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Baron v. Villareal

OCTOBER 18, 1968.

JOSEPH BARON AND VIRGINIA BARON, GARNISHOR-APPELLEE,

v.

CATARINO VILLAREAL, DEFENDANT, CORONET INSURANCE COMPANY, GARNISHEE-DEFENDANT-APPELLANT.



Appeal from the Circuit Court of Lake County, Nineteenth Judicial Circuit; the Hon. THOMAS R. DORAN, Judge, presiding. Judgment reversed.

MR. JUSTICE DAVIS DELIVERED THE OPINION OF THE COURT.

The narrow issue presented by this appeal is whether the plaintiffs, judgment creditors of Catarino Villareal, an uninsured motorist and tort-feasor in the accident in question, can recover from Coronet Insurance Company (Coronet) — their insurer — by garnishment proceedings, the amount of the judgments rendered in their favor and against Villareal.

On April 9, 1963, Adams Mutual Insurance Company issued its combination Automobile Policy with a Family Protection Endorsement to the plaintiff Joseph Baron, whose wife Virginia Baron was an additional insured thereunder. The garnishee defendant, Coronet, assumed Adams Mutual Insurance Company's liability under the policy. Under the Family Protection Endorsement, Coronet, subject to certain conditions, agreed to pay all sums which the insured should be legally entitled to recover as damages from the owner or operator of an uninsured automobile because of bodily injury.

Under the Insuring Agreements of the policy, with reference to "Damages for Bodily Injury caused by Uninsured Automobiles," Coronet agreed:

"To pay all sums which the insured or his legal representative shall be legally entitled to recover as damages from the owner or operator of an uninsured automobile because of bodily injury, sickness or disease, including death resulting therefrom, hereinafter called `bodily injury,' sustained by the insured, caused by accident and arising out of the ownership, maintenance or use of such uninsured automobile; provided, for the purposes of the endorsement, determination as to whether the insured or such representative is legally entitled to recover such damages, and if so the amount thereof, shall be made by agreement between the insured or such representative and the company or, if they fail to agree and the insured so demands, by arbitration." (Emphasis Ours.)

The endorsement under the heading of "Conditions," provided:

"6. Arbitration: If any person making claim hereunder and the company do not agree that such person is legally entitled to recover damages from the owner or operator of an uninsured automobile because of bodily injury to the insured, or do not agree as to the amount of payment which may be owing under this endorsement, then, upon written demand of such person, the matter or matters upon which such person and the company do not agree shall be settled by arbitration in accordance with the rules of the American Arbitration Association, and judgment upon the award rendered by the arbitrators may be entered in any court having jurisdiction thereof. Such person and the company each agree to consider itself bound and to be bound by any award made by the arbitrators pursuant to this endorsement."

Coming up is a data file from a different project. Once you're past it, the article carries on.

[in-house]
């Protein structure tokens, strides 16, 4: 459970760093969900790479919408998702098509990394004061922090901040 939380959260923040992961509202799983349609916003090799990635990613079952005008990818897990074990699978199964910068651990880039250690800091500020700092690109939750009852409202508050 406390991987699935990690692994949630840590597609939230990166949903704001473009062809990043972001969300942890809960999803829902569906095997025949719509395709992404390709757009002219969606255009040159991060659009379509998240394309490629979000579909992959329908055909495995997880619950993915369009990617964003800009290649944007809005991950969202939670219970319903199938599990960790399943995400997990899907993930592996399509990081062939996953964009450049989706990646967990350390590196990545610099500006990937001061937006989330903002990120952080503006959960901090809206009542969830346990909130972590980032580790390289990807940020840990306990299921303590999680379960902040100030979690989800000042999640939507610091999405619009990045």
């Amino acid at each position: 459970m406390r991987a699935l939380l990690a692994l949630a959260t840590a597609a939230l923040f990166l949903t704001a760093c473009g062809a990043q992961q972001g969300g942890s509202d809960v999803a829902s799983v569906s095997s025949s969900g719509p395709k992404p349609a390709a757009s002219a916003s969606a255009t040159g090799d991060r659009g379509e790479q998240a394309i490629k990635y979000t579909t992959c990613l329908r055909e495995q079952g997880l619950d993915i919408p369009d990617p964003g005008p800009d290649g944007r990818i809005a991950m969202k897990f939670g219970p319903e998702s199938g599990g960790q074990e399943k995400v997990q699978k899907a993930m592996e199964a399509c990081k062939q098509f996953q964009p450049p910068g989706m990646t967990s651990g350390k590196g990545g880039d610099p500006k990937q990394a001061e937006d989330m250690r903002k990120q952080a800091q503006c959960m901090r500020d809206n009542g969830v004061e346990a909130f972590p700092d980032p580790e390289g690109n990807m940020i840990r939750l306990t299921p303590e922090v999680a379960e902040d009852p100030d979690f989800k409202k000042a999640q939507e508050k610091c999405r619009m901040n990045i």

and

"9. Action Against Company. No action shall lie against the company unless, as a condition precedent thereto, the insured or his legal representative has fully complied with all the terms of this endorsement."

Under the entitlement "Exclusions," it is provided:

"This endorsement does not apply: . . .

"(b) to bodily injury to an insured, or care or loss of services recoverable by an insured, with respect to which such insured, his legal representative or any person entitled to payment under this endorsement shall, without written consent of the company, make any settlement with or prosecute to judgment any action against any person or organization who may be legally liable therefor; . . ."

On September 3, 1963, Joseph Baron and Virginia Baron, his wife, filed a complaint against Catarino Villareal, defendant, charging that he negligently, while under the influence of intoxicating liquor, drove his car into the rear end of the plaintiffs' car, and that as a result thereof, the plaintiffs sustained permanent injuries and damages to their automobile. The defendant filed an answer to said complaint and, upon trial, two separate verdicts were rendered by a jury whereby each plaintiff was awarded damages in the sum of $2,500. On May 10, 1966, judgments were entered on these verdicts, and such judgments are the basis for the garnishment action against Coronet.

On January 19, 1967, the attorney for the plaintiffs filed an affidavit in the original negligence action for the ...


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